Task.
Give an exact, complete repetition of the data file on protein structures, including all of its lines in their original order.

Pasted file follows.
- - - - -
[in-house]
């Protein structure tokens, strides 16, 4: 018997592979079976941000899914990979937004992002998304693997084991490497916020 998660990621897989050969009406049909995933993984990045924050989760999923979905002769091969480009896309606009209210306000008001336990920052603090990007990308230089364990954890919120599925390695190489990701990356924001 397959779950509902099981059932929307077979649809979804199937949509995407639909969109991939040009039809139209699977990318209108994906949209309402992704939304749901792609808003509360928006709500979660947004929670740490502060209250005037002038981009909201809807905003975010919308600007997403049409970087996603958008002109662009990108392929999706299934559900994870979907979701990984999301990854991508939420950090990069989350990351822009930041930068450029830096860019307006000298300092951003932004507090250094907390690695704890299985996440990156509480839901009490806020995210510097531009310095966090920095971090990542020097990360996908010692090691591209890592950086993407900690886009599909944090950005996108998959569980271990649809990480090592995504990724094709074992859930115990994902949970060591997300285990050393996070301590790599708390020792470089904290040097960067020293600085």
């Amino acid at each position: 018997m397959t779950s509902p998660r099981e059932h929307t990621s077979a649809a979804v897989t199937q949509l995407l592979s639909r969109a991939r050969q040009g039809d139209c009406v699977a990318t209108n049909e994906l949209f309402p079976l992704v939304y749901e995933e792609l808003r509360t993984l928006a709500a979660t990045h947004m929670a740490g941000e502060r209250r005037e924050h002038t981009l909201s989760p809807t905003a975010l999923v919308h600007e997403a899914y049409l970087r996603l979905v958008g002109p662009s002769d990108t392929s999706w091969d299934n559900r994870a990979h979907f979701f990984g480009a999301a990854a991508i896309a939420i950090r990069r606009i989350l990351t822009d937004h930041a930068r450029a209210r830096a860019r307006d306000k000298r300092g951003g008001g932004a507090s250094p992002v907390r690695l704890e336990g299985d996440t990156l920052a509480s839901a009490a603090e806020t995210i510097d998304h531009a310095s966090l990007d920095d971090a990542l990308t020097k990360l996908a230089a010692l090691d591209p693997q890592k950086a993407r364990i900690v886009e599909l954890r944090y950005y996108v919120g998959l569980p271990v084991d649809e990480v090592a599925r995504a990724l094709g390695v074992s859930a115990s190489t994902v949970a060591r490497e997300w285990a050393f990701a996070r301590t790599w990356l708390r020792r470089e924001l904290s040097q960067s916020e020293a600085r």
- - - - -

[in-house]
């Protein structure tokens, strides 16, 4: 018997592979079976941000899914990979937004992002998304693997084991490497916020 998660990621897989050969009406049909995933993984990045924050989760999923979905002769091969480009896309606009209210306000008001336990920052603090990007990308230089364990954890919120599925390695190489990701990356924001 397959779950509902099981059932929307077979649809979804199937949509995407639909969109991939040009039809139209699977990318209108994906949209309402992704939304749901792609808003509360928006709500979660947004929670740490502060209250005037002038981009909201809807905003975010919308600007997403049409970087996603958008002109662009990108392929999706299934559900994870979907979701990984999301990854991508939420950090990069989350990351822009930041930068450029830096860019307006000298300092951003932004507090250094907390690695704890299985996440990156509480839901009490806020995210510097531009310095966090920095971090990542020097990360996908010692090691591209890592950086993407900690886009599909944090950005996108998959569980271990649809990480090592995504990724094709074992859930115990994902949970060591997300285990050393996070301590790599708390020792470089904290040097960067020293600085």
């Amino acid at each position: 018997m397959t779950s509902p998660r099981e059932h929307t990621s077979a649809a979804v897989t199937q949509l995407l592979s639909r969109a991939r050969q040009g039809d139209c009406v699977a990318t209108n049909e994906l949209f309402p079976l992704v939304y749901e995933e792609l808003r509360t993984l928006a709500a979660t990045h947004m929670a740490g941000e502060r209250r005037e924050h002038t981009l909201s989760p809807t905003a975010l999923v919308h600007e997403a899914y049409l970087r996603l979905v958008g002109p662009s002769d990108t392929s999706w091969d299934n559900r994870a990979h979907f979701f990984g480009a999301a990854a991508i896309a939420i950090r990069r606009i989350l990351t822009d937004h930041a930068r450029a209210r830096a860019r307006d306000k000298r300092g951003g008001g932004a507090s250094p992002v907390r690695l704890e336990g299985d996440t990156l920052a509480s839901a009490a603090e806020t995210i510097d998304h531009a310095s966090l990007d920095d971090a990542l990308t020097k990360l996908a230089a010692l090691d591209p693997q890592k950086a993407r364990i900690v886009e599909l954890r944090y950005y996108v919120g998959l569980p271990v084991d649809e990480v090592a599925r995504a990724l094709g390695v074992s859930a115990s190489t994902v949970a060591r490497e997300w285990a050393f990701a996070r301590t790599w990356l708390r020792r470089e924001l904290s040097q960067s916020e020293a600085r």